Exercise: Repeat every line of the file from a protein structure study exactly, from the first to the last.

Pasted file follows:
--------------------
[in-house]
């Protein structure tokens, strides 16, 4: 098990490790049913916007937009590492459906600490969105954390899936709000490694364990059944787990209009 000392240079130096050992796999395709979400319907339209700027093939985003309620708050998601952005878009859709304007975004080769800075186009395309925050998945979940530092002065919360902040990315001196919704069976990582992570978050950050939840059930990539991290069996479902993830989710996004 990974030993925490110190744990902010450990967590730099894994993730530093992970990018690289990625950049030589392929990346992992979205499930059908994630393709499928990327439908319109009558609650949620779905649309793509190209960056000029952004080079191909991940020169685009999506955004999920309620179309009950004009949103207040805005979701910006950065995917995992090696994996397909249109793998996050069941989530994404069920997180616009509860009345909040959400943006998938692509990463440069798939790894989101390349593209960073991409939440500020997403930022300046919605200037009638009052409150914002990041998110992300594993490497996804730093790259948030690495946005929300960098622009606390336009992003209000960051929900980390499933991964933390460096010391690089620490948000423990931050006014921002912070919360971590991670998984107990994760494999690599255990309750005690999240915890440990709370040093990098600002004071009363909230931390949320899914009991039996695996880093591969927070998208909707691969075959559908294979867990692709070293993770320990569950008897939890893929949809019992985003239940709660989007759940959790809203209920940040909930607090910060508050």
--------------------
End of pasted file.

[in-house]
């Protein structure tokens, strides 16, 4: 098990490790049913916007937009590492459906600490969105954390899936709000490694364990059944787990209009 000392240079130096050992796999395709979400319907339209700027093939985003309620708050998601952005878009859709304007975004080769800075186009395309925050998945979940530092002065919360902040990315001196919704069976990582992570978050950050939840059930990539991290069996479902993830989710996004 990974030993925490110190744990902010450990967590730099894994993730530093992970990018690289990625950049030589392929990346992992979205499930059908994630393709499928990327439908319109009558609650949620779905649309793509190209960056000029952004080079191909991940020169685009999506955004999920309620179309009950004009949103207040805005979701910006950065995917995992090696994996397909249109793998996050069941989530994404069920997180616009509860009345909040959400943006998938692509990463440069798939790894989101390349593209960073991409939440500020997403930022300046919605200037009638009052409150914002990041998110992300594993490497996804730093790259948030690495946005929300960098622009606390336009992003209000960051929900980390499933991964933390460096010391690089620490948000423990931050006014921002912070919360971590991670998984107990994760494999690599255990309750005690999240915890440990709370040093990098600002004071009363909230931390949320899914009991039996695996880093591969927070998208909707691969075959559908294979867990692709070293993770320990569950008897939890893929949809019992985003239940709660989007759940959790809203209920940040909930607090910060508050």